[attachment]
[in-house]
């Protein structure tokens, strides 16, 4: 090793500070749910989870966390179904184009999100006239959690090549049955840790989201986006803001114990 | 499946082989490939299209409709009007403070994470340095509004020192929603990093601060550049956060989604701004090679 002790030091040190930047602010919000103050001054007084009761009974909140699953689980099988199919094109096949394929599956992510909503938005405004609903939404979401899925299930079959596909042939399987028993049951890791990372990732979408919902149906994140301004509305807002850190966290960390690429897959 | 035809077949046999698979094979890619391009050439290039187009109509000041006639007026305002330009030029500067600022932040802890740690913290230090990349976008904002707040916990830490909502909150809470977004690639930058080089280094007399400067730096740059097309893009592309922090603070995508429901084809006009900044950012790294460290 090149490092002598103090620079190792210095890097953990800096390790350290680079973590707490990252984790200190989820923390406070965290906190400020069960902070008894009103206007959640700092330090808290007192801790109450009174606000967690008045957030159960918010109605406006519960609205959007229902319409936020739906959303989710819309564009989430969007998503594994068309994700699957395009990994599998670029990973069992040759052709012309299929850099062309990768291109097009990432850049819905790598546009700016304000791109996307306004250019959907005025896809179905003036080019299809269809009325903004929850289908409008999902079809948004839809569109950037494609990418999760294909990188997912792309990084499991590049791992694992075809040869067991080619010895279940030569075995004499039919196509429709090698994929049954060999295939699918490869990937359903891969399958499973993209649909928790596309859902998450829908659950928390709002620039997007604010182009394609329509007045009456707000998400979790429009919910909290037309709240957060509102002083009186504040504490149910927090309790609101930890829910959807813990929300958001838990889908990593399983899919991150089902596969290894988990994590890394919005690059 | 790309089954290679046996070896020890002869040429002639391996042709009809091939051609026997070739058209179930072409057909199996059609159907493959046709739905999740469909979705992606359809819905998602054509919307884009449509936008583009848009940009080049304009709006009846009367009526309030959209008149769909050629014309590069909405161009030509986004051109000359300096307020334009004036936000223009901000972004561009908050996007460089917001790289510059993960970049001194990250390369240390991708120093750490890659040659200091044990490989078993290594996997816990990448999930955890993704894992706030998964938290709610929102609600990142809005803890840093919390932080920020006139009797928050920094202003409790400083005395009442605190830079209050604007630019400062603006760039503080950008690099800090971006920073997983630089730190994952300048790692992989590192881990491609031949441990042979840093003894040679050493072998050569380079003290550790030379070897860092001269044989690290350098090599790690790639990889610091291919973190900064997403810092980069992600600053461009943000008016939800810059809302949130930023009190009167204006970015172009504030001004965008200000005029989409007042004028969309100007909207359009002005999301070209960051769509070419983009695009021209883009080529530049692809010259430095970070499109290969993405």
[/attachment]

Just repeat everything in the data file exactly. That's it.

[in-house]
């Protein structure tokens, strides 16, 4: 090793500070749910989870966390179904184009999100006239959690090549049955840790989201986006803001114990 | 499946082989490939299209409709009007403070994470340095509004020192929603990093601060550049956060989604701004090679 002790030091040190930047602010919000103050001054007084009761009974909140699953689980099988199919094109096949394929599956992510909503938005405004609903939404979401899925299930079959596909042939399987028993049951890791990372990732979408919902149906994140301004509305807002850190966290960390690429897959 | 035809077949046999698979094979890619391009050439290039187009109509000041006639007026305002330009030029500067600022932040802890740690913290230090990349976008904002707040916990830490909502909150809470977004690639930058080089280094007399400067730096740059097309893009592309922090603070995508429901084809006009900044950012790294460290 090149490092002598103090620079190792210095890097953990800096390790350290680079973590707490990252984790200190989820923390406070965290906190400020069960902070008894009103206007959640700092330090808290007192801790109450009174606000967690008045957030159960918010109605406006519960609205959007229902319409936020739906959303989710819309564009989430969007998503594994068309994700699957395009990994599998670029990973069992040759052709012309299929850099062309990768291109097009990432850049819905790598546009700016304000791109996307306004250019959907005025896809179905003036080019299809269809009325903004929850289908409008999902079809948004839809569109950037494609990418999760294909990188997912792309990084499991590049791992694992075809040869067991080619010895279940030569075995004499039919196509429709090698994929049954060999295939699918490869990937359903891969399958499973993209649909928790596309859902998450829908659950928390709002620039997007604010182009394609329509007045009456707000998400979790429009919910909290037309709240957060509102002083009186504040504490149910927090309790609101930890829910959807813990929300958001838990889908990593399983899919991150089902596969290894988990994590890394919005690059 | 790309089954290679046996070896020890002869040429002639391996042709009809091939051609026997070739058209179930072409057909199996059609159907493959046709739905999740469909979705992606359809819905998602054509919307884009449509936008583009848009940009080049304009709006009846009367009526309030959209008149769909050629014309590069909405161009030509986004051109000359300096307020334009004036936000223009901000972004561009908050996007460089917001790289510059993960970049001194990250390369240390991708120093750490890659040659200091044990490989078993290594996997816990990448999930955890993704894992706030998964938290709610929102609600990142809005803890840093919390932080920020006139009797928050920094202003409790400083005395009442605190830079209050604007630019400062603006760039503080950008690099800090971006920073997983630089730190994952300048790692992989590192881990491609031949441990042979840093003894040679050493072998050569380079003290550790030379070897860092001269044989690290350098090599790690790639990889610091291919973190900064997403810092980069992600600053461009943000008016939800810059809302949130930023009190009167204006970015172009504030001004965008200000005029989409007042004028969309100007909207359009002005999301070209960051769509070419983009695009021209883009080529530049692809010259430095970070499109290969993405």